Brons2 From United States of America, joined Sep 2001, 3019 posts, RR: 4
Reply 6, posted (12 years 8 months 1 week 19 hours ago) and read 2790 times:
Typical European spin.
Boeing has never received subsidies for commerical airplane production. People point to military production as "subsidies" but this is to develop highly specialized airplanes for a very demanding customer. The government pays this because otherwise the manufacturers would never develop them on their own.
Now, the US Government does order Boeing airplanes from time to time but the level of these orders as compared to the general sales census pales. With the possible exception of the 707/KC135....although the government would have considered other jet powered tankers but there were none available at that time. The DC-8 was not offered as a tanker that I am aware of.
Speaking of the 707, lets not forget that Boeing plowed all of their postwar profits into designing the prototype passenger jetliner and military tanker. $16 million to be exact, a huge sum at that time. I'd like to see Airbus do this with the A380(!)
It's also noteworthy to realize that the USAF actually entertained offers from Airbus on the tanker renewal program. They rejected the A332 tanker on the basis that it did not carry much more fuel than the 767 tanker, yet it took up a LOT more space on the ground. (which in the case of a passenger airliner would be the desired feature set...lol).
Firings, if well done, are good for employee morale.
L-188 From United States of America, joined Jul 1999, 29903 posts, RR: 58
Reply 7, posted (12 years 8 months 1 week 19 hours ago) and read 2773 times:
Actually the KC-135 lost the original tanker contract.
Lockheed won with their design, but Curtiss LeMay pushed an interm buy of the KC-135 through. I think it was for 37 airframes. This was because the Boeings could be delivered faster. 750 odd frames later, the USAF nor Lockheed still hasn't flown the winning jet tanker design.
OBAMA-WORST PRESIDENT EVER....Even SKOORB would be better.
RickB From United Kingdom, joined May 2003, 243 posts, RR: 9
Reply 10, posted (12 years 8 months 1 week 16 hours ago) and read 2661 times:
I am absolutely fed up with this Airbus are cheating idea from the American members on here..
The government loans for airbus are much like any other loans - they have to be repaid with interest - okay its a low rate of interest but its not free money. If it was free - it would be illegal under competition regulations so get a grip.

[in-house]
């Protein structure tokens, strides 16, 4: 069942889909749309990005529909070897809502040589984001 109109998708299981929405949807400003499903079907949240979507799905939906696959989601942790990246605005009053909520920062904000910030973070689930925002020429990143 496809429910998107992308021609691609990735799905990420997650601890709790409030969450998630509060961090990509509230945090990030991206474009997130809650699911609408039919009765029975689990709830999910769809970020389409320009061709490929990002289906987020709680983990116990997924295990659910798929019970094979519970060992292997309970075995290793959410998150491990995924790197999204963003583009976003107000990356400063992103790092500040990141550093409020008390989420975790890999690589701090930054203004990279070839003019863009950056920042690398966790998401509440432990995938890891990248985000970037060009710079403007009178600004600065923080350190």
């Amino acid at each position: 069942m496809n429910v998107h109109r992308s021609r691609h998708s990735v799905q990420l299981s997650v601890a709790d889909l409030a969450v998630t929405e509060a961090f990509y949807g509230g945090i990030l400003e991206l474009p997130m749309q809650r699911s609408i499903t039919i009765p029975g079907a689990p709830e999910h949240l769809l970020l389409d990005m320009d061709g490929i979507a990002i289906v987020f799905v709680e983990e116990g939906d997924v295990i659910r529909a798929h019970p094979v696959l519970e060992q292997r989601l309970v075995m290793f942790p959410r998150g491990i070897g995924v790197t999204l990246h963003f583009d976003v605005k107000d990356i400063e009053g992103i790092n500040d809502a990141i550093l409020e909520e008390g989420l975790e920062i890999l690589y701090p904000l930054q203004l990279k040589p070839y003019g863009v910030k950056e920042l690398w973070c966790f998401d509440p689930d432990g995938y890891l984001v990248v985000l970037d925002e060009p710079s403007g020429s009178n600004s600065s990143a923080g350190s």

Besides as for pricing - didn't Ryanair get a 40%+ discount of 73NG's ???
Its a competitive world out there, sometimes Boeing win, sometimes Airbus win, stop complaining, US products are not automatically the best, neither are European products.
I may be European but im a huge Boeing fan, but all I hear is Americans complaining about anti Boeing sentiment on here, whereas from the threads I read - the vast majority of it is the other way round...how many A340 is cr*p threads do we have to wade through ????
Rant over !!
I would like to see Airbus win this because Im fed up looking at 737's all day flying over my house on their way into Liverpool !!
Joni From , joined Dec 1969, posts, RR:
Reply 11, posted (12 years 8 months 1 week 16 hours ago) and read 2645 times:
The r&d loans given to Airbus have precious little to do with Easyjet's putative 319s.
The idea that Boeing doesn't receive state aid is ludicrous. According to a recent EU panel, the EU should level the playing field and triple its aerospace subsidies to EUR3B, since presently the EU gives 1B annually and the US gives 3B to its own aerospace industry.
With regard to direct production subsidies, so far Airbus hasn't been nailed for receiving them. This is unlike Boeing, which receives production subsidies that violate WTO rules in the form of Ex-Im bank loans to finance its sales.
Boeing is complaining about prices, and there they have a point. Boeing, like many other US exporters, is not a very efficient producer. In the US, salaries across the board are higher - from the factory floor all the way (and particularly) to top executives. Also the production technology used by Boeing is older and less efficient than Airbus'. This means that they have to charge a higher price for their products in order to match Airbus' margins. EADS publishes its financials quarterly and it is a known fact that Airbus doesn't sell at, or even near, a loss.
So, to sum the issue up Boeing is hurting in market share because, despite receiving more subsidies than Airbus (and specifically, despite receiving internationally condemned production subsidies), Airbus is still able to outsell them because of its leaner cost structure and strong product portfolio.
Rabenschlag From Germany, joined Oct 2000, 1029 posts, RR: 0
Reply 12, posted (12 years 8 months 1 week 15 hours ago) and read 2635 times: